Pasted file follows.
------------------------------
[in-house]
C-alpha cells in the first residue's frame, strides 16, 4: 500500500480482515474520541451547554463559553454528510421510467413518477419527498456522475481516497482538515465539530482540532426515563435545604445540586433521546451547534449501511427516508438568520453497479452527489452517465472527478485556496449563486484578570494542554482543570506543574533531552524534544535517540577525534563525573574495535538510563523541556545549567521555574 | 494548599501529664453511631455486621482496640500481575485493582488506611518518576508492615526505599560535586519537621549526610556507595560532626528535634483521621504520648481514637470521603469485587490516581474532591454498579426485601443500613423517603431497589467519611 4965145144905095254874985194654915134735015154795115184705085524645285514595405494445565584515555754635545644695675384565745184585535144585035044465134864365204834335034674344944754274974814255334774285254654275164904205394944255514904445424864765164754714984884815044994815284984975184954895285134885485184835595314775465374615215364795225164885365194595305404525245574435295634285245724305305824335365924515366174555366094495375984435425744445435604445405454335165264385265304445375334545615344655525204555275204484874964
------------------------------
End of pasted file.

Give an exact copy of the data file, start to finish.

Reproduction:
[in-house]
C-alpha cells in the first residue's frame, strides 16, 4: 500500500480482515474520541451547554463559553454528510421510467413518477419527498456522475481516497482538515465539530482540532426515563435545604445540586433521546451547534449501511427516508438568520453497479452527489452517465472527478485556496449563486484578570494542554482543570506543574533531552524534544535517540577525534563525573574495535538510563523541556545549567521555574 | 494548599501529664453511631455486621482496640500481575485493582488506611518518576508492615526505599560535586519537621549526610556507595560532626528535634483521621504520648481514637470521603469485587490516581474532591454498579426485601443500613423517603431497589467519611 4965145144905095254874985194654915134735015154795115184705085524645285514595405494445565584515555754635545644695675384565745184585535144585035044465134864365204834335034674344944754274974814255334774285254654275164904205394944255514904445424864765164754714984884815044994815284984975184954895285134885485184835595314775465374615215364795225164885365194595305404525245574435295634285245724305305824335365924515366174555366094495375984435425744445435604445405454335165264385265304445375334545615344655525204555275204484874964